Legal issues in India


The general consensus of the ecommerce community in India about the current state laws impacting ecommerce is that they are rather fragmented, and in some places terribly outdated (especially in the area of consumer protection). The following summarises key areas that are likely to affect retailers/brands contemplating India as a cross-border destination.

General advice would be to watch this space. There is broad agreement that updating is needed, and some update is in flight. In practice, however, such updates are likely to be modelled on legislation already in place in other countries, and are unlikely to be onerous if you are already compliant at home.

Data protection, cookies, storing information

India has a formal Data Protection Act in place, although it was only fully established in respect of I.T. systems in 2011. It covers what you would expect: if you (as a typical retailer/brand) are already compliant in your home country, you are probably compliant with Indian requirements. (As a general indication of the relative immaturity of the legal framework around ecommerce in India, the EU doesn’t accept that the Indian code is sufficiently strong.) Opt-in/opt-out is required when storing personal data. The law is less strict than in many countries. It does, however, restrict sharing this data with 3rd parties, so you cannot, for example, collect email addresses and then share them without explicit consent at the time of collection.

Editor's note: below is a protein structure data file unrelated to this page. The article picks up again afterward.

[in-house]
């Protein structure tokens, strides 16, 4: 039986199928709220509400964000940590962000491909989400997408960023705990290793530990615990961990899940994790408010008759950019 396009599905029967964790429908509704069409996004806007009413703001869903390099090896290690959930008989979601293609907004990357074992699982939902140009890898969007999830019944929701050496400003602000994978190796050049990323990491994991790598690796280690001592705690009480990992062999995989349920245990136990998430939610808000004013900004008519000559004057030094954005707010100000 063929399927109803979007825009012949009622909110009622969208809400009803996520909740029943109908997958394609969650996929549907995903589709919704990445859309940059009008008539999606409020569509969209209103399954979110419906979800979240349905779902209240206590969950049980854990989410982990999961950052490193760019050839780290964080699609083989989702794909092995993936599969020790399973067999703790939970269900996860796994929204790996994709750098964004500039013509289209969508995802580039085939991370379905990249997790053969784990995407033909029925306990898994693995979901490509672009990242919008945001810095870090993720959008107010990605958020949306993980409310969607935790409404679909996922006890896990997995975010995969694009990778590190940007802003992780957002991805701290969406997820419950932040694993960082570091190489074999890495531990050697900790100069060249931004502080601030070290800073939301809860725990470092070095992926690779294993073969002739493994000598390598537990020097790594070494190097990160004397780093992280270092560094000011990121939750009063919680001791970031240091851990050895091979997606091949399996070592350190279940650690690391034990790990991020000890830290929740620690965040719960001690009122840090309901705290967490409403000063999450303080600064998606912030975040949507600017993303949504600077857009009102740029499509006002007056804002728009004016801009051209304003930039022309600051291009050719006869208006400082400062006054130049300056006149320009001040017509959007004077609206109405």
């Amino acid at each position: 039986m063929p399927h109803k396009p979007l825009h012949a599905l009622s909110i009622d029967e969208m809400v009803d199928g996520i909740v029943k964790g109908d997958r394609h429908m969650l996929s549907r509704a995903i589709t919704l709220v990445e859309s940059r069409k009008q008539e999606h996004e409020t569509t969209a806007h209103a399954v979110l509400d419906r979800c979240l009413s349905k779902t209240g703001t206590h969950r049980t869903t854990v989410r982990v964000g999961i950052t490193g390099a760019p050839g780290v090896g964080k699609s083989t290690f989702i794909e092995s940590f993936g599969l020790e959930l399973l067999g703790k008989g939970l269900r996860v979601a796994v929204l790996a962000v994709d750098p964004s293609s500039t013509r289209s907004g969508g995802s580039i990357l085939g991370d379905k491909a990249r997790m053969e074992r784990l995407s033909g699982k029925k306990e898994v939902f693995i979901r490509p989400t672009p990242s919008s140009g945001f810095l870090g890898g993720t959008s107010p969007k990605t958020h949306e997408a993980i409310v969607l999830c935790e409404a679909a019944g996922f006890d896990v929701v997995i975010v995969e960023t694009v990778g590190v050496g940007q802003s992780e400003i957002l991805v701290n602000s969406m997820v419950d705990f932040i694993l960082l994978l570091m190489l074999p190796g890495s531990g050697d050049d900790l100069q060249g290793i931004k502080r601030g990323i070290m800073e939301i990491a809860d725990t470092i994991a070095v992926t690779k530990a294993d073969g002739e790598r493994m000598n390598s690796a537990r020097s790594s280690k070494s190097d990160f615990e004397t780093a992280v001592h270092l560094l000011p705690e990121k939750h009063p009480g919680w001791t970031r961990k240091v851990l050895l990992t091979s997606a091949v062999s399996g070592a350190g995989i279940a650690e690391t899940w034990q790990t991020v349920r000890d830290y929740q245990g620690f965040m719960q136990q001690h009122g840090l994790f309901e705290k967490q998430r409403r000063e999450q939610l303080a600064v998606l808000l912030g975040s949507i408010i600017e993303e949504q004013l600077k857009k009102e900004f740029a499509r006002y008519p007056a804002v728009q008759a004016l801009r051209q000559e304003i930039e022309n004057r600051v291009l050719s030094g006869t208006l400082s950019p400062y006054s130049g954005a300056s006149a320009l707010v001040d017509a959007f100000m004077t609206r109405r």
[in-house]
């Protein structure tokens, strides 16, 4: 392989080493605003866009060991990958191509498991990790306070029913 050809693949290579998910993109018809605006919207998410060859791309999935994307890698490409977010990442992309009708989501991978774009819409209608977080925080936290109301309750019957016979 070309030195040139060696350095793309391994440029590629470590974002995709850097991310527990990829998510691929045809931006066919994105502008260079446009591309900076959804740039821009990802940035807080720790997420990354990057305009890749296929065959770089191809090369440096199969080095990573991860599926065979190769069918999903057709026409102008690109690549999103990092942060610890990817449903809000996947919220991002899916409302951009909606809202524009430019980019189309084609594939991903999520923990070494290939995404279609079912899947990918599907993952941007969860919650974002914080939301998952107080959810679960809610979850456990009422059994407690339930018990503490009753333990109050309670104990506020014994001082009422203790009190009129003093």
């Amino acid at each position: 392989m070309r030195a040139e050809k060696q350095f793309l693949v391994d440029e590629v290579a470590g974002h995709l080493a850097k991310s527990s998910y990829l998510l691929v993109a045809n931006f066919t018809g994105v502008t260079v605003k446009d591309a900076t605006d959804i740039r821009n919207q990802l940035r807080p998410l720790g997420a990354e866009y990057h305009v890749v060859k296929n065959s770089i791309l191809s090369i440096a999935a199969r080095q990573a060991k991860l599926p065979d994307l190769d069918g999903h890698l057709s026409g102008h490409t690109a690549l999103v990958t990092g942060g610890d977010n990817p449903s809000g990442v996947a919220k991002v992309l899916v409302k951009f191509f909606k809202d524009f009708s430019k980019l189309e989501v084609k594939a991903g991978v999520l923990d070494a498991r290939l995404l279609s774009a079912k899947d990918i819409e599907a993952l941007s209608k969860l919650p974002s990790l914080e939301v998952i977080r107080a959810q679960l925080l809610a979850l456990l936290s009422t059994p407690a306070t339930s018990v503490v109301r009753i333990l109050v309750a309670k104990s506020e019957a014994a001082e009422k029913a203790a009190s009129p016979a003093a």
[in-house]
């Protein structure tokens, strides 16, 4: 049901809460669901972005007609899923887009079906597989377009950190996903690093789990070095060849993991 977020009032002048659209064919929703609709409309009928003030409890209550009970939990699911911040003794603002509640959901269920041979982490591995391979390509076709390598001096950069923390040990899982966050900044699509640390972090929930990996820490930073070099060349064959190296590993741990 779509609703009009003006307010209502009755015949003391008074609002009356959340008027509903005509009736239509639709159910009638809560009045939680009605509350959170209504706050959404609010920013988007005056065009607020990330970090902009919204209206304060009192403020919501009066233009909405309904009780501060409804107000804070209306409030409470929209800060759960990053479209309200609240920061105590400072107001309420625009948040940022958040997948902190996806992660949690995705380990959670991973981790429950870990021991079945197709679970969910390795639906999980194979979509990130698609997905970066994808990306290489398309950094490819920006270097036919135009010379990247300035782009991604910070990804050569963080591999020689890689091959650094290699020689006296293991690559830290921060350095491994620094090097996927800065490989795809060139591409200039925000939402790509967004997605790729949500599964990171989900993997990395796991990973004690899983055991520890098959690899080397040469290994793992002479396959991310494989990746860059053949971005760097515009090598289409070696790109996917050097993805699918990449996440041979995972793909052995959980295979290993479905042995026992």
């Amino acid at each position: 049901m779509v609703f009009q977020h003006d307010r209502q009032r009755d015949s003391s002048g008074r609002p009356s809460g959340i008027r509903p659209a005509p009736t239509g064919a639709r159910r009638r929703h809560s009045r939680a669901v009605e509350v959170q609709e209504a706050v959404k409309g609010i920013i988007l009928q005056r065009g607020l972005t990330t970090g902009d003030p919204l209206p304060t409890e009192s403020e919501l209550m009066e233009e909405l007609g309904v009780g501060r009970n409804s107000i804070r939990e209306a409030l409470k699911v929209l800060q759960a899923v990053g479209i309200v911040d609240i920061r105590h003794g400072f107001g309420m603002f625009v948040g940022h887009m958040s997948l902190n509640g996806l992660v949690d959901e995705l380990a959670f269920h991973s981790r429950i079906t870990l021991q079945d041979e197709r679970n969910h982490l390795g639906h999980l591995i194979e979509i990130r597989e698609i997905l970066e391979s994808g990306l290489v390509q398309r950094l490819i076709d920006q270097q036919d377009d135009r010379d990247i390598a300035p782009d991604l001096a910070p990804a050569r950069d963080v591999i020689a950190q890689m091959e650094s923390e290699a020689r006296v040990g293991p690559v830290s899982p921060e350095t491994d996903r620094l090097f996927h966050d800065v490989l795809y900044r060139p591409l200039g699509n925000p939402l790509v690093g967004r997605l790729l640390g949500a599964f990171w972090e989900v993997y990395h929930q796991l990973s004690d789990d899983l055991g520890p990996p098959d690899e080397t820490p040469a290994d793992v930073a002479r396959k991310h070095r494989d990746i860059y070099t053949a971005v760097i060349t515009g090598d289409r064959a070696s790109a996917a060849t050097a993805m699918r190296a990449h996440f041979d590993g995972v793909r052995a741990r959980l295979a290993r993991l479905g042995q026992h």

There is no formal cookie law.


There is presently no formal e-mail anti-spam legislation, although it is a topic currently under active discussion. The very strict Canadian system appears to be a likely preferred template.

SMS (and nuisance call) spam, which had reached plague levels, has resulted in a nationwide, regulated system of opt-out, generally known as DND – do not disturb. Its relative effectiveness, compared to many other countries, is reflected in the switch of preferred e-marketing channel from SMS back to email.

Distance selling, consumer protection and returns

India has existing laws covering consumer protection. They are generally considered outdated (they were promulgated in 1986 and the most recent update was in 2002), and an updated framework is making its (slow) way towards becoming law.

Although the law is outdated and evolving, a current basic working assumption should be that the consumer has a 7-day cooling off period during which no-fault returns are possible.

And, apart from totally standard provisions about not misrepresenting your goods and services – if you are compliant at home, you’ll definitely be compliant in India – well, that’s about it.

Local practice is increasingly to make returns easy for the consumer, but there’s no legal need to do so.


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• The legal framework covering ecommerce in India is rather weak. Broadly speaking, if you are compliant at home, you are compliant in India

• The exception is controls on SMS marketing, where India has a relatively effective system which has led marketers to prefer email as a communication channel

• 7-day cooling off is required, but otherwise consumer protection in areas around returns is weak

• There is no cookie law




India's demographics

India's retail landscape

Connectivity and internet usage in India

Marketing in India

Payment methods in India

Logistics in India